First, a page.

>> maybe bad luck. >> can't have a stop and a start. maybe we will get that opening bell now. there it is. take a look at the s&p 500. we probably will end up with a bit more red on the board than green given at least how we looked prior to the opening. jumping the gun a bit on the bell. scripps celebrating its recent transfer on the nyse and listing on the nasdaq. we'll speak with ceo ken lowe. >> and skinny bundles. >> we'll talk about skinny bundles, how you can become or still maintain your dominance in certain areas if you're not included on these bunds. >> hulu. my wife watches hulu constantly.
it quite annoying actually. >> why is it annoying? >> because i want to go to bed. >> the annoyance is in the hulu. >> if she's going to do this, i want to put on espn. it's a world of dog pictures and -- >> that's youtube, isn't it? >> she does youtube and hulu. >> i like to watch the program as it happens. i'm a throwback thursday. >> you are a throwback. tens of millions of people will still have the bundle but tens of millions who won't. who won't. >> that does matter. >> it does. >> the key product for the distributor is broad band. >> and that's why comcast stock does not quit. >> that stock has had a good year. the charter deal getting out of the bank. did you see nathanson yesterday, very positive comments about it.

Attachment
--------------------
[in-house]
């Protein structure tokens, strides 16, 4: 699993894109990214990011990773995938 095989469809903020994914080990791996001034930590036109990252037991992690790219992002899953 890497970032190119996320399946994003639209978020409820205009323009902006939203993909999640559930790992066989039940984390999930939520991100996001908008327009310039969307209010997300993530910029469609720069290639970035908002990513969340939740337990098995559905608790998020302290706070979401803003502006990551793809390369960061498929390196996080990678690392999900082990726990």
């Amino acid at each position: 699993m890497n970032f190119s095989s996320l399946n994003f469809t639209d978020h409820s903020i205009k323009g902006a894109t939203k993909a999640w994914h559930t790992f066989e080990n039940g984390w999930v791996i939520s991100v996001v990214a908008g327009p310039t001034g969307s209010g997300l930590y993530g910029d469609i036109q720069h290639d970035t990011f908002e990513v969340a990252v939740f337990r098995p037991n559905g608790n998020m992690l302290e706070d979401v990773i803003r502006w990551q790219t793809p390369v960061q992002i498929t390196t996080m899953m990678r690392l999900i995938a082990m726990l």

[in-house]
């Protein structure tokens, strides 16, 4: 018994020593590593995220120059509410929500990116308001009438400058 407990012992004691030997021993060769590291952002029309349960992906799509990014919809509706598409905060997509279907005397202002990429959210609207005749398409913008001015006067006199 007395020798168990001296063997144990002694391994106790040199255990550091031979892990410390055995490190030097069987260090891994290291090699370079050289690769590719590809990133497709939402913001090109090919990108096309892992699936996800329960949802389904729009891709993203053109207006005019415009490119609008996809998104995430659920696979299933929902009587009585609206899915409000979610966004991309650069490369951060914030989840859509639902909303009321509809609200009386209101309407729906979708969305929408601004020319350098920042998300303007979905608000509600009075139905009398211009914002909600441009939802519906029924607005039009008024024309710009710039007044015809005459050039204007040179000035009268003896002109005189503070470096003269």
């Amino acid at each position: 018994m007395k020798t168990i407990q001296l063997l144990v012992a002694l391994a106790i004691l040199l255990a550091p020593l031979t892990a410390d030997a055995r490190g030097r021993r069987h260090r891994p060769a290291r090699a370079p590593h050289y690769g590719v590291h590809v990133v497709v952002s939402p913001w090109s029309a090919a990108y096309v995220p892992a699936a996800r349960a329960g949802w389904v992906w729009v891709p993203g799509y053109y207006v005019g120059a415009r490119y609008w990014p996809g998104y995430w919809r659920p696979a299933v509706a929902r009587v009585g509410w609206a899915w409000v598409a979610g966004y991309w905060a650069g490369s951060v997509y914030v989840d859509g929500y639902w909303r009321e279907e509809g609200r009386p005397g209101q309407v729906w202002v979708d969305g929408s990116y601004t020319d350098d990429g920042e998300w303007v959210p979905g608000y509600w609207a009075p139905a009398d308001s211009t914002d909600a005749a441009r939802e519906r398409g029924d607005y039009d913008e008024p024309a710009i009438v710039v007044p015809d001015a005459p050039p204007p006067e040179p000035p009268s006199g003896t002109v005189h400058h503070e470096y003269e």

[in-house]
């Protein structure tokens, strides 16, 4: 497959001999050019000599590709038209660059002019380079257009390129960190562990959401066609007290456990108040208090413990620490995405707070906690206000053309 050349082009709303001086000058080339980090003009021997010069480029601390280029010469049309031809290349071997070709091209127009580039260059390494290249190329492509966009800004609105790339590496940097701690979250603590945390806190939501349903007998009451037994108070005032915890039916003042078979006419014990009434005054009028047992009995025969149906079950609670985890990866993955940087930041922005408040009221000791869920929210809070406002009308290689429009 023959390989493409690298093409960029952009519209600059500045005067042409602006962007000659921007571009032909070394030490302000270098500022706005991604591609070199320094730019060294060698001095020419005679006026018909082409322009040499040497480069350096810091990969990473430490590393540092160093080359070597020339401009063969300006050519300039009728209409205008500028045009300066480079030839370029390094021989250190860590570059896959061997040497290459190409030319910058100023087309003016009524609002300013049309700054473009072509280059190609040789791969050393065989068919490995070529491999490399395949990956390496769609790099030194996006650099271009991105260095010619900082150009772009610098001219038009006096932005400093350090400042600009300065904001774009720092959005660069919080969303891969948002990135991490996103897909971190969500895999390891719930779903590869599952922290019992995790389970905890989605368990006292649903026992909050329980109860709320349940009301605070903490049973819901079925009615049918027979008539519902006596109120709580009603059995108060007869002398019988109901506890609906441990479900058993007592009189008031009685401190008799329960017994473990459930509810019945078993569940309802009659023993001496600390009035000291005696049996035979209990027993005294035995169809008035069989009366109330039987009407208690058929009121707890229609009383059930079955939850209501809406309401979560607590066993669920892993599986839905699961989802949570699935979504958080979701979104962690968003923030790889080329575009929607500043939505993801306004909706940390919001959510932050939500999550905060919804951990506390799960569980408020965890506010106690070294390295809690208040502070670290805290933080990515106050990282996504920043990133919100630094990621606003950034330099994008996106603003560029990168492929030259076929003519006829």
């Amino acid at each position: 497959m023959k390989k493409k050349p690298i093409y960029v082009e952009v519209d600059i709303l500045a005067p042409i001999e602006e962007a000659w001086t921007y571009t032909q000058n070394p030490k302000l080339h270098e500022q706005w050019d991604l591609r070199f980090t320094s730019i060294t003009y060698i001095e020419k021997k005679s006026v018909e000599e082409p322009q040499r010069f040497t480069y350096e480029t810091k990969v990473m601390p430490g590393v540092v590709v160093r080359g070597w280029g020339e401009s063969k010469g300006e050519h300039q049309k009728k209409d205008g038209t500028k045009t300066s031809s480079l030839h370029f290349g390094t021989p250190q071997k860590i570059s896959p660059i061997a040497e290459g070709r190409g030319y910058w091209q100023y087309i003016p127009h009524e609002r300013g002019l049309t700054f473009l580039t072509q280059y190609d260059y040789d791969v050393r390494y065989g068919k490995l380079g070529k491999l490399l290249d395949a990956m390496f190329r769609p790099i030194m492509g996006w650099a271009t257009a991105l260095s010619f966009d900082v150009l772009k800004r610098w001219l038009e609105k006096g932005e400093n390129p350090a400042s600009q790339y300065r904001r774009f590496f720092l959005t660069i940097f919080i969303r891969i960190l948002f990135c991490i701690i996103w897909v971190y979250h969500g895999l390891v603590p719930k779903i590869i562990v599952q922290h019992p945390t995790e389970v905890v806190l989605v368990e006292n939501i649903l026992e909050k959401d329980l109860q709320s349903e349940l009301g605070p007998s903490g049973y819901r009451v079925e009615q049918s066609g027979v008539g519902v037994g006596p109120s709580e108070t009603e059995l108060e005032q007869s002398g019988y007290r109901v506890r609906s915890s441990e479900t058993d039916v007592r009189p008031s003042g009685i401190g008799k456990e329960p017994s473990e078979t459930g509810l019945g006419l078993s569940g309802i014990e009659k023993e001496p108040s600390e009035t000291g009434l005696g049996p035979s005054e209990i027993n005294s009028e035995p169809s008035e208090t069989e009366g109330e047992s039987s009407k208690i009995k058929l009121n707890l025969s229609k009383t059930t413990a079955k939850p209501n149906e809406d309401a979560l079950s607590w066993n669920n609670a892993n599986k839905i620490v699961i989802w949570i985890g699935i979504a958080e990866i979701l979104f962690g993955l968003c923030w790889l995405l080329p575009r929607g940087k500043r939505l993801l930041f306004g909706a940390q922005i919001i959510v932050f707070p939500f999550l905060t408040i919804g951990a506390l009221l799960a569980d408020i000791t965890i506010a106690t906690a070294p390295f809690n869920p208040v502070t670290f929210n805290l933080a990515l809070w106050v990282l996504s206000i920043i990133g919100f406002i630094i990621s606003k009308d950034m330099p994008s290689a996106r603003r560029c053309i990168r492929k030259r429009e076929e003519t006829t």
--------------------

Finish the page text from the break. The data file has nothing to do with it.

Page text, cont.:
spectrum is the name. i got a personal letter from tom rutledge at home -- >> you did? >> yeah, saying, hey, we're spectrum. i se they sent that letter to everybody, of course. it wasn't to me. if they could only come fix it when it goes out. >> geez, i just was surprised. >> as you should be. >> the s&p is down about a quarter of 1% right now, jim. you said oil is the key. >> key to this market. >> now, the things that are coming out of this code meeting, here's my takeaway. amazon is good, okay. amazon's king. amazon's the best. have you looked at amazon out of this? >> we mentioned amazon. and apple, dead, buried. this is the chapter 11 apple.
it's unbelievable. >> amazon is up a bit and apple is down. even the goldman buying it did take the numbers down a bit. you got a price target that goes from 136 to 124, that's based on 12 1/2 times their new calendar year numbers, where they're at $9.94. >> they waited rather than just piling on at the 93 level. i thought that made sense. there's a deal i have to talk about, it's the j & j deal. i was thinking they'd put more money behind medical devices. they are putting more money behind the consumer products business that some thought was weaker. vogue international, ogx shampoos, procter, weakest area of procter is hair care.